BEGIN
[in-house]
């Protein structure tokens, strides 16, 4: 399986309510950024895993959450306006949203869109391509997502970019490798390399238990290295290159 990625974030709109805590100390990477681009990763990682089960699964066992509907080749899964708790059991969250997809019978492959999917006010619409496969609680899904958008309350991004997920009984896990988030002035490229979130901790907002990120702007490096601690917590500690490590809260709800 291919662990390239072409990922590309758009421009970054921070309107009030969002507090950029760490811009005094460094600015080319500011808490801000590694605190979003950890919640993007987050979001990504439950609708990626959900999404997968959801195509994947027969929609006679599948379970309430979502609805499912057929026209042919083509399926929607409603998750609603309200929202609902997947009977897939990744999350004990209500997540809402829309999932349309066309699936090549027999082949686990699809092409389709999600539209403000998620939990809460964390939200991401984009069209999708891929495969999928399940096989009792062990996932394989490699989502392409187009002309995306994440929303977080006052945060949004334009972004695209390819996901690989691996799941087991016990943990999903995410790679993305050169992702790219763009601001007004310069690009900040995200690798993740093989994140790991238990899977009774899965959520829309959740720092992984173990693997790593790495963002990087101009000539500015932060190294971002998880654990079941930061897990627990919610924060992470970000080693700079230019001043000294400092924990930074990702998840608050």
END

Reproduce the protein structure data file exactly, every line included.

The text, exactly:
[in-house]
């Protein structure tokens, strides 16, 4: 399986309510950024895993959450306006949203869109391509997502970019490798390399238990290295290159 990625974030709109805590100390990477681009990763990682089960699964066992509907080749899964708790059991969250997809019978492959999917006010619409496969609680899904958008309350991004997920009984896990988030002035490229979130901790907002990120702007490096601690917590500690490590809260709800 291919662990390239072409990922590309758009421009970054921070309107009030969002507090950029760490811009005094460094600015080319500011808490801000590694605190979003950890919640993007987050979001990504439950609708990626959900999404997968959801195509994947027969929609006679599948379970309430979502609805499912057929026209042919083509399926929607409603998750609603309200929202609902997947009977897939990744999350004990209500997540809402829309999932349309066309699936090549027999082949686990699809092409389709999600539209403000998620939990809460964390939200991401984009069209999708891929495969999928399940096989009792062990996932394989490699989502392409187009002309995306994440929303977080006052945060949004334009972004695209390819996901690989691996799941087991016990943990999903995410790679993305050169992702790219763009601001007004310069690009900040995200690798993740093989994140790991238990899977009774899965959520829309959740720092992984173990693997790593790495963002990087101009000539500015932060190294971002998880654990079941930061897990627990919610924060992470970000080693700079230019001043000294400092924990930074990702998840608050």